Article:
Under lockdown, society starts to fissure along all its old divisions. Haves versus have-nots, young versus old. And then the bitterest divide of all: those with children versus those without, two tribes that seem to regard each other with deepest incomprehension and fury under the common suffering of pandemic. But the kingdom of the parents and the kingdom of the non-parents have long been at odds, and the latter have some justice to their resentments.
For those who haven’t reproduced, there is infinite insult in a world where progeny are treated as proof of moral worth. Andrea Leadsom was clumsy enough to say it out loud during her 2016 campaign for the Tory leadership when she told the Times that being a mother gave her an edge over childless Theresa May because it meant she had “a very real stake in the future of our country”, but there are plenty who hold similar opinions without ever quite voicing them.
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Being a parent supposedly gives you purpose, access to a love that makes other loves seem flimsy, is a statement of global optimism (why have children if you don’t think there’ll be a world for them to live in?), and an act of sublime selflessness.
Which leaves the non-parents implicitly adrift, with nothing to comfort them but their allegedly shallow version of human affection, their bitter pessimism and their selfishness — and, presumably, a powerful urge to point out that being a parent didn’t actually make Josef Fritzl a better person. The injury is compounded for those who would like to have had children but for whatever reason haven’t been able to.
In truth, the myth of parental satisfaction is at least half over-compensation. Being a parent is hard. You sacrifice your social life, your sleep, your disposable income, your once-reliable lack of contact with humans waste. Such great cost is more bearable if you can fool yourself that it’s purchased access to knowledge and goodness. But claims of individual illumination hide the fact that bringing up children is a collective enterprise. Lockdown has cut us all off from the collective. And so, the cracks begin to show.
Parents are tired, in a bone-deep, desperate way. Entertaining a small child all day with no nursery, childminder, grandparents or nanny to step in is exhausting — doubly so if you are trying to work from home at the same time. Older ones need homeschooling, and for every parent boasting about their artistic interpretation of the water cycle, there are a dozen whose efforts to explain long division or whatever have dissolved into tantrums (theirs, their children’s, probably both).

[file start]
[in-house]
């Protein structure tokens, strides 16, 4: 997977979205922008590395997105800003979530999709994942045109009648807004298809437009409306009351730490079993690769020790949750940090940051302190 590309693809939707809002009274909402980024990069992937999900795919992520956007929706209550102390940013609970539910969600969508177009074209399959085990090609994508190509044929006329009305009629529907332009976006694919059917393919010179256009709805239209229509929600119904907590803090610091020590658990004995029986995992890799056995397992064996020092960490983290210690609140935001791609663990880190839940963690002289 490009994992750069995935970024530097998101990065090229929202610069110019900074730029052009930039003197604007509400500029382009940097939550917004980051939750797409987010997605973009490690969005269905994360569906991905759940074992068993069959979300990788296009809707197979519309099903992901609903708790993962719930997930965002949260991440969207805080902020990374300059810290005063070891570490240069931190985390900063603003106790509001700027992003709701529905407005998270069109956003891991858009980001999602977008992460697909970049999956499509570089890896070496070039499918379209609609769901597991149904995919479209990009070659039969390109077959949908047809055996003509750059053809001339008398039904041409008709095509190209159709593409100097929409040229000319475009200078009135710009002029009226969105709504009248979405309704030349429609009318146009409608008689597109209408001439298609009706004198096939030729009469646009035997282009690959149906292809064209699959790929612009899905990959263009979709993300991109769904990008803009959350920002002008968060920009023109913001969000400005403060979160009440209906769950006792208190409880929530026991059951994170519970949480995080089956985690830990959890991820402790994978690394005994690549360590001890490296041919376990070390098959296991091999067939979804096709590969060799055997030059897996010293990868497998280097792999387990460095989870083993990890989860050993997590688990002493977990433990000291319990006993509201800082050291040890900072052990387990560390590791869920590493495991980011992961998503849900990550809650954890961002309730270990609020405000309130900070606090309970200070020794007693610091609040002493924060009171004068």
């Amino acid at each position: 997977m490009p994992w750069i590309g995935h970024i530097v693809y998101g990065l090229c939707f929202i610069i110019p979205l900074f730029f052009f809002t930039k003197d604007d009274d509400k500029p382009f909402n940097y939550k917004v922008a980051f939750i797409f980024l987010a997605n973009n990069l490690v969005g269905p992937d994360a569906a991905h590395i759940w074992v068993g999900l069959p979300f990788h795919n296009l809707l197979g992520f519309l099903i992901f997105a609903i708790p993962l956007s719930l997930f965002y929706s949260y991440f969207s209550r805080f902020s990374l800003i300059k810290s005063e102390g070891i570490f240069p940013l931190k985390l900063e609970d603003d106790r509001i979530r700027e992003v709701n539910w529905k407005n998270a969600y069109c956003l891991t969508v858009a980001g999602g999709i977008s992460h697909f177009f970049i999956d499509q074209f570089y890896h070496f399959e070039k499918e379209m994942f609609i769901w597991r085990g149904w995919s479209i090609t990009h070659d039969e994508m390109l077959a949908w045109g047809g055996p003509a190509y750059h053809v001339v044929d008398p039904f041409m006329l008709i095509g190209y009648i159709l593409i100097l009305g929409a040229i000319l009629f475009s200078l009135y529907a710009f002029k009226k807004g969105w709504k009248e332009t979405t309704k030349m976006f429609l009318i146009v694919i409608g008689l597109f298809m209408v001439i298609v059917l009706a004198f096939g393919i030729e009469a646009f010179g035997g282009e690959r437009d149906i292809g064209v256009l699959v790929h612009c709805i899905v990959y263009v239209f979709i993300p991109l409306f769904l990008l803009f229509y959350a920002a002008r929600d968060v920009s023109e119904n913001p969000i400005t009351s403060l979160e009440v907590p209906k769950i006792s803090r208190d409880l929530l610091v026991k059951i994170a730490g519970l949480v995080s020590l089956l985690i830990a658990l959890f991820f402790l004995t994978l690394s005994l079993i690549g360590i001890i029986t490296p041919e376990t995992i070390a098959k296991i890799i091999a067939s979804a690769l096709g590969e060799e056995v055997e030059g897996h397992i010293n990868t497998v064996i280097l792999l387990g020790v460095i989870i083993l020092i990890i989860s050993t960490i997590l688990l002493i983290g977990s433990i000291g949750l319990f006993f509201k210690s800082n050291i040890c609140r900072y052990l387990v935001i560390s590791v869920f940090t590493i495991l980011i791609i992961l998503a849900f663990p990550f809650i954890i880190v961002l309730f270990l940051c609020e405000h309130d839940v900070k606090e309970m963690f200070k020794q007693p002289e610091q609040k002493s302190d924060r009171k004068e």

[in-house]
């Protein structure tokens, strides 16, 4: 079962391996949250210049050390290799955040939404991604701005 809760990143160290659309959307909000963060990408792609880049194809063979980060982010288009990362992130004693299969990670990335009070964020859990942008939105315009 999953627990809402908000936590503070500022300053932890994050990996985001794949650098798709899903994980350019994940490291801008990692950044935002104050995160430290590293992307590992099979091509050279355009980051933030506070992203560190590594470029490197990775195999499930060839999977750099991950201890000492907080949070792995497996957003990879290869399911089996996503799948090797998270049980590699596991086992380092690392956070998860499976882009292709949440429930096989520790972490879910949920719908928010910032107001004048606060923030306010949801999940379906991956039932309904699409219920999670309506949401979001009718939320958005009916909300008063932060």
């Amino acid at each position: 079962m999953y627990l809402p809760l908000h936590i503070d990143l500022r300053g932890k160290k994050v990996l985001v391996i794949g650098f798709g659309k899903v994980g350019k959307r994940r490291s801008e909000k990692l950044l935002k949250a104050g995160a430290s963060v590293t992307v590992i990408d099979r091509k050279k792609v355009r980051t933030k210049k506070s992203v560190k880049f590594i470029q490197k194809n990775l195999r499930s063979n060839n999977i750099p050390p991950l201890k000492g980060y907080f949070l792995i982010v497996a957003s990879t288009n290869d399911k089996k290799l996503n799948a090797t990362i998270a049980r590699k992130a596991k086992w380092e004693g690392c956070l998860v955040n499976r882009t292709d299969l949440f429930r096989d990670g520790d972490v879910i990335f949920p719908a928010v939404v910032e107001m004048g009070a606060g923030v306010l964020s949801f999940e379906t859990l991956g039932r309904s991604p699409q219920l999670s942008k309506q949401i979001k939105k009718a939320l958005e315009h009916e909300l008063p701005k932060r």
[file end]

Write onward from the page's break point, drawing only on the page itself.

Teenagers, at least, are independent enough not to need constant one-on-one attention. But on the flipside, they’re also teenagers – and teenagers who have been effectively grounded for the last two months, with their future swept away in front of them. The relief of cancelled exams gives way to anti-climax. No prom, no post A-level celebrations, no idea when or if life might restart. Many are struggling with it. You would probably not, all things considered, choose one as a housemate if you weren’t related.
And in among this, the stuff of daily life still needs doing, only all of it made harder. The shopping (but doing the supermarket takes twice as long with careful skirting round the other shoppers). The cleaning (but there’s more mess and dirt than ever, because everyone is in the same space all the time, grubbying it up). It’s like the swim proficiency test when you had to dive for a brick while also wearing pyjamas, only all you’ve done now for weeks and weeks is dive and dive and never surface. That “you” is not unisex: ingrained habits of housework mean all this falls heavier on women than on men in most families.
The reaction of some of the unspawned to all this has not, it’s fair to say, been wildly sympathetic. On Twitter, childless pundits have chipped in gleefully with parenting advice. Doing a lot of chores? You should make a rota (a tip that falls down on the fact that making and managing a rota is plenty of labour on its own).
One commentator magnificently claimed that the more children you have, the easier it gets, because there are more people to share the work. This is, of course, why the typical female executive is a mother of nine.
Much of this has a tone of you-made-your-bed to it. You wanted children? Well now you’ve got them all the time, and if you really loved them you’d be fine with it. You chose your choice. Part of its cruelty is that it denies parents the space for ambivalence: say you’re happy, or you may say nothing at all. And we should be able to be honest about the fact that parenthood is ambivalent. Its pains and its rewards are tightly poised, particularly for women, which helps to explain why it is that wherever women’s prospects improve, a lower birthrate follows.
Human infants, with their ludicrous and extended dependency, are the work of many adults, whether those ties are of kinship or contracts or simple friendship. It is absurd to treat children as an individual affectation of their parents’, when they are a part of the entire community.
Without at least some babies to grow up into new adults, after all, the whole state begins to topple over. Parents who believe that having children makes them automatically wise are wrong. Non-parents who believe that not having children makes them free are wrong too: we are all tangled up in this together, and there is room for more kindness all round.
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